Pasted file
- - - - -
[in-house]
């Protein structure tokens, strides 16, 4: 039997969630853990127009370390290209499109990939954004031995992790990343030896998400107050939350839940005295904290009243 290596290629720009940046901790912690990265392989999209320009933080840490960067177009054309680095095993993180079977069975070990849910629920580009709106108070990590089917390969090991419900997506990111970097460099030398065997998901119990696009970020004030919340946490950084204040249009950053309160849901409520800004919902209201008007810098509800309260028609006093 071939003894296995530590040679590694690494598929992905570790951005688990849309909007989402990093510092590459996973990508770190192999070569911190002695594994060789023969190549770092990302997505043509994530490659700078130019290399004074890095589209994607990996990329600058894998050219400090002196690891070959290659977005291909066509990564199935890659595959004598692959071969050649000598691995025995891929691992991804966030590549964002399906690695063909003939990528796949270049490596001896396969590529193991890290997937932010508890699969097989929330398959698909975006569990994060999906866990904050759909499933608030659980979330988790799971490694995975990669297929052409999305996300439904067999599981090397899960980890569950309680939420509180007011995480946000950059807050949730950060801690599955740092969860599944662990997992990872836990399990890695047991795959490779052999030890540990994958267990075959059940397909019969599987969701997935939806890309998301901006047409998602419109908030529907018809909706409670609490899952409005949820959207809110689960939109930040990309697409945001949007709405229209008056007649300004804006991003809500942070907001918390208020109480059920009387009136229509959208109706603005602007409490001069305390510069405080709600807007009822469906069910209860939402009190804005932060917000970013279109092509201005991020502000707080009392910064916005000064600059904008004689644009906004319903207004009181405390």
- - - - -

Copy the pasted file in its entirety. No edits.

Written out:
[in-house]
């Protein structure tokens, strides 16, 4: 039997969630853990127009370390290209499109990939954004031995992790990343030896998400107050939350839940005295904290009243 290596290629720009940046901790912690990265392989999209320009933080840490960067177009054309680095095993993180079977069975070990849910629920580009709106108070990590089917390969090991419900997506990111970097460099030398065997998901119990696009970020004030919340946490950084204040249009950053309160849901409520800004919902209201008007810098509800309260028609006093 071939003894296995530590040679590694690494598929992905570790951005688990849309909007989402990093510092590459996973990508770190192999070569911190002695594994060789023969190549770092990302997505043509994530490659700078130019290399004074890095589209994607990996990329600058894998050219400090002196690891070959290659977005291909066509990564199935890659595959004598692959071969050649000598691995025995891929691992991804966030590549964002399906690695063909003939990528796949270049490596001896396969590529193991890290997937932010508890699969097989929330398959698909975006569990994060999906866990904050759909499933608030659980979330988790799971490694995975990669297929052409999305996300439904067999599981090397899960980890569950309680939420509180007011995480946000950059807050949730950060801690599955740092969860599944662990997992990872836990399990890695047991795959490779052999030890540990994958267990075959059940397909019969599987969701997935939806890309998301901006047409998602419109908030529907018809909706409670609490899952409005949820959207809110689960939109930040990309697409945001949007709405229209008056007649300004804006991003809500942070907001918390208020109480059920009387009136229509959208109706603005602007409490001069305390510069405080709600807007009822469906069910209860939402009190804005932060917000970013279109092509201005991020502000707080009392910064916005000064600059904008004689644009906004319903207004009181405390």